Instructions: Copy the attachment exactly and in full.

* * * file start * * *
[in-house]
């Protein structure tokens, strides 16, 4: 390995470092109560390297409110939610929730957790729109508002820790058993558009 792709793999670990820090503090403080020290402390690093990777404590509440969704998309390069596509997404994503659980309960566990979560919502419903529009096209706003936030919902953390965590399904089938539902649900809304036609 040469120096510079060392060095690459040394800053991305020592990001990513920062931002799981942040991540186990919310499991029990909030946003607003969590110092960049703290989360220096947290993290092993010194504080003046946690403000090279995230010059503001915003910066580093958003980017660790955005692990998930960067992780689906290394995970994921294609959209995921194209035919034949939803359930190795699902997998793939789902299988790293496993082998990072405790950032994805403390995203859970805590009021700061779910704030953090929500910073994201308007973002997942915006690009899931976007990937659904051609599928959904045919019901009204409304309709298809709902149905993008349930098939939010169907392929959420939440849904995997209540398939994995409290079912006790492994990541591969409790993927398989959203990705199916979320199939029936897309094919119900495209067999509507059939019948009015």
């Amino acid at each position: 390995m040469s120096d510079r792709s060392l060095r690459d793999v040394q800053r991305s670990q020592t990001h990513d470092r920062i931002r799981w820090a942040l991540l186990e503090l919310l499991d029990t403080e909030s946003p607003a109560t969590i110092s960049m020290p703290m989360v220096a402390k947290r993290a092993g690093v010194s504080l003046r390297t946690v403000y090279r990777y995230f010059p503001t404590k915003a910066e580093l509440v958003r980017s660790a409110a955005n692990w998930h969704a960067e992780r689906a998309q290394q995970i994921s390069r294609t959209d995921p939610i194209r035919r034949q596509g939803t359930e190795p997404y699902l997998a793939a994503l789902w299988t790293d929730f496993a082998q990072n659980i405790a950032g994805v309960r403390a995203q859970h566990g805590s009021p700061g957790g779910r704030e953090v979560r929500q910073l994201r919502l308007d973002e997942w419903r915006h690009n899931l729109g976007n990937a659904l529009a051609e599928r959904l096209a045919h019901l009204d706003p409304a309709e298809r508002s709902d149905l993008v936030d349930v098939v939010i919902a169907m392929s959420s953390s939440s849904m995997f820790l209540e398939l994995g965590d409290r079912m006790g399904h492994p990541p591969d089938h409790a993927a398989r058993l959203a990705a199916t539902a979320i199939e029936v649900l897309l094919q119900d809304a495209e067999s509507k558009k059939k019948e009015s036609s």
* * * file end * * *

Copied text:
[in-house]
């Protein structure tokens, strides 16, 4: 390995470092109560390297409110939610929730957790729109508002820790058993558009 792709793999670990820090503090403080020290402390690093990777404590509440969704998309390069596509997404994503659980309960566990979560919502419903529009096209706003936030919902953390965590399904089938539902649900809304036609 040469120096510079060392060095690459040394800053991305020592990001990513920062931002799981942040991540186990919310499991029990909030946003607003969590110092960049703290989360220096947290993290092993010194504080003046946690403000090279995230010059503001915003910066580093958003980017660790955005692990998930960067992780689906290394995970994921294609959209995921194209035919034949939803359930190795699902997998793939789902299988790293496993082998990072405790950032994805403390995203859970805590009021700061779910704030953090929500910073994201308007973002997942915006690009899931976007990937659904051609599928959904045919019901009204409304309709298809709902149905993008349930098939939010169907392929959420939440849904995997209540398939994995409290079912006790492994990541591969409790993927398989959203990705199916979320199939029936897309094919119900495209067999509507059939019948009015």
């Amino acid at each position: 390995m040469s120096d510079r792709s060392l060095r690459d793999v040394q800053r991305s670990q020592t990001h990513d470092r920062i931002r799981w820090a942040l991540l186990e503090l919310l499991d029990t403080e909030s946003p607003a109560t969590i110092s960049m020290p703290m989360v220096a402390k947290r993290a092993g690093v010194s504080l003046r390297t946690v403000y090279r990777y995230f010059p503001t404590k915003a910066e580093l509440v958003r980017s660790a409110a955005n692990w998930h969704a960067e992780r689906a998309q290394q995970i994921s390069r294609t959209d995921p939610i194209r035919r034949q596509g939803t359930e190795p997404y699902l997998a793939a994503l789902w299988t790293d929730f496993a082998q990072n659980i405790a950032g994805v309960r403390a995203q859970h566990g805590s009021p700061g957790g779910r704030e953090v979560r929500q910073l994201r919502l308007d973002e997942w419903r915006h690009n899931l729109g976007n990937a659904l529009a051609e599928r959904l096209a045919h019901l009204d706003p409304a309709e298809r508002s709902d149905l993008v936030d349930v098939v939010i919902a169907m392929s959420s953390s939440s849904m995997f820790l209540e398939l994995g965590d409290r079912m006790g399904h492994p990541p591969d089938h409790a993927a398989r058993l959203a990705a199916t539902a979320i199939e029936v649900l897309l094919q119900d809304a495209e067999s509507k558009k059939k019948e009015s036609s």